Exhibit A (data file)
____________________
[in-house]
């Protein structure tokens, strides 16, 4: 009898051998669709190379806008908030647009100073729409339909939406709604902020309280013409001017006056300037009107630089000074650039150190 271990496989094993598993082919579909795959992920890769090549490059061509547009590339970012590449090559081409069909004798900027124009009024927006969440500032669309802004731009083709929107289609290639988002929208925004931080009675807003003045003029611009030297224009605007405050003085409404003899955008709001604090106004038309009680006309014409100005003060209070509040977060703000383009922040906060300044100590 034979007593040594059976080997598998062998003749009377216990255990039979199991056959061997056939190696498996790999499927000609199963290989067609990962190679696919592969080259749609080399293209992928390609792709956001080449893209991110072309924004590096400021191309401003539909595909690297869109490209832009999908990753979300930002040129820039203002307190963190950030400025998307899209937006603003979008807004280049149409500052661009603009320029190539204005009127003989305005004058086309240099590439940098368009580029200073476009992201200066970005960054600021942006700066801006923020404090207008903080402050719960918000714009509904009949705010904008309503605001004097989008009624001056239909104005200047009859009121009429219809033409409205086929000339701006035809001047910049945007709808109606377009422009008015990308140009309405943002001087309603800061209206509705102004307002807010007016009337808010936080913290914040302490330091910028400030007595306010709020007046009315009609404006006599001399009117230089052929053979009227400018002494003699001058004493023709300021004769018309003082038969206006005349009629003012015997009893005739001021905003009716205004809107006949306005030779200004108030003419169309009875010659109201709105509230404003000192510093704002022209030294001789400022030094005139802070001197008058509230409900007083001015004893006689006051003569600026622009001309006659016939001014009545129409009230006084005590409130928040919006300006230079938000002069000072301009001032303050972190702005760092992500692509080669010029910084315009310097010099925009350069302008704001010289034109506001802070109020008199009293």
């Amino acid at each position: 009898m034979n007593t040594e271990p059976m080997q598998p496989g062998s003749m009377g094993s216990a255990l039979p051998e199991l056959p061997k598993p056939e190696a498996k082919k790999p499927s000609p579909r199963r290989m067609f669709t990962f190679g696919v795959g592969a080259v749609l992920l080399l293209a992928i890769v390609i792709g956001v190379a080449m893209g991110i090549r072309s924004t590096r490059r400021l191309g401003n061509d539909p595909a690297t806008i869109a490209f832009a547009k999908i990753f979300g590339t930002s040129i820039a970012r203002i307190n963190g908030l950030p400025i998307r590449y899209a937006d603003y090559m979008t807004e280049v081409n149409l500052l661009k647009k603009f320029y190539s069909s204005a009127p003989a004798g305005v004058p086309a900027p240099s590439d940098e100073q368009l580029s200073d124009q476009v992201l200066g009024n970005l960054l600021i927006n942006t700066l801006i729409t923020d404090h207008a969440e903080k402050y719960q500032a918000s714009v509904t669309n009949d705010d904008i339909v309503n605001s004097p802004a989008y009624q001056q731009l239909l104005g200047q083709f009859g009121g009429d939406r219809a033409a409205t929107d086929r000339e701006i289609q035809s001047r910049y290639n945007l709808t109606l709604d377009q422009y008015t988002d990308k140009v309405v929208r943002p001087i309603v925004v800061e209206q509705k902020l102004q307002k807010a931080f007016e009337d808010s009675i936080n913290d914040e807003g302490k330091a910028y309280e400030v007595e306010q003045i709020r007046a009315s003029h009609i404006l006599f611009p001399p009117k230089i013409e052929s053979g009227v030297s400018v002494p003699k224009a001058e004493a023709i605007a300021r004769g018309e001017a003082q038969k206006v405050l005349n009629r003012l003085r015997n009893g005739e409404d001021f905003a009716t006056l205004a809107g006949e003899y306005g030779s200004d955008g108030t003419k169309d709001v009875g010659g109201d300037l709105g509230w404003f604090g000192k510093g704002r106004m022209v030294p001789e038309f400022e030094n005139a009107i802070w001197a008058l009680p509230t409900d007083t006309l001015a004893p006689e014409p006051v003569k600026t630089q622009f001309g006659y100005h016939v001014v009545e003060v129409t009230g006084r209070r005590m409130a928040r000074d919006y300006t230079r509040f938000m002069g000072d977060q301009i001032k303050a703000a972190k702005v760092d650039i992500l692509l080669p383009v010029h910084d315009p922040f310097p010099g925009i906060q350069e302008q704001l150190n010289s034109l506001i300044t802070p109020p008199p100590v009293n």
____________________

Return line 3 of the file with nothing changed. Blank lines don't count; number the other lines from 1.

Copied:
């Amino acid at each position: 009898m034979n007593t040594e271990p059976m080997q598998p496989g062998s003749m009377g094993s216990a255990l039979p051998e199991l056959p061997k598993p056939e190696a498996k082919k790999p499927s000609p579909r199963r290989m067609f669709t990962f190679g696919v795959g592969a080259v749609l992920l080399l293209a992928i890769v390609i792709g956001v190379a080449m893209g991110i090549r072309s924004t590096r490059r400021l191309g401003n061509d539909p595909a690297t806008i869109a490209f832009a547009k999908i990753f979300g590339t930002s040129i820039a970012r203002i307190n963190g908030l950030p400025i998307r590449y899209a937006d603003y090559m979008t807004e280049v081409n149409l500052l661009k647009k603009f320029y190539s069909s204005a009127p003989a004798g305005v004058p086309a900027p240099s590439d940098e100073q368009l580029s200073d124009q476009v992201l200066g009024n970005l960054l600021i927006n942006t700066l801006i729409t923020d404090h207008a969440e903080k402050y719960q500032a918000s714009v509904t669309n009949d705010d904008i339909v309503n605001s004097p802004a989008y009624q001056q731009l239909l104005g200047q083709f009859g009121g009429d939406r219809a033409a409205t929107d086929r000339e701006i289609q035809s001047r910049y290639n945007l709808t109606l709604d377009q422009y008015t988002d990308k140009v309405v929208r943002p001087i309603v925004v800061e209206q509705k902020l102004q307002k807010a931080f007016e009337d808010s009675i936080n913290d914040e807003g302490k330091a910028y309280e400030v007595e306010q003045i709020r007046a009315s003029h009609i404006l006599f611009p001399p009117k230089i013409e052929s053979g009227v030297s400018v002494p003699k224009a001058e004493a023709i605007a300021r004769g018309e001017a003082q038969k206006v405050l005349n009629r003012l003085r015997n009893g005739e409404d001021f905003a009716t006056l205004a809107g006949e003899y306005g030779s200004d955008g108030t003419k169309d709001v009875g010659g109201d300037l709105g509230w404003f604090g000192k510093g704002r106004m022209v030294p001789e038309f400022e030094n005139a009107i802070w001197a008058l009680p509230t409900d007083t006309l001015a004893p006689e014409p006051v003569k600026t630089q622009f001309g006659y100005h016939v001014v009545e003060v129409t009230g006084r209070r005590m409130a928040r000074d919006y300006t230079r509040f938000m002069g000072d977060q301009i001032k303050a703000a972190k702005v760092d650039i992500l692509l080669p383009v010029h910084d315009p922040f310097p010099g925009i906060q350069e302008q704001l150190n010289s034109l506001i300044t802070p109020p008199p100590v009293n």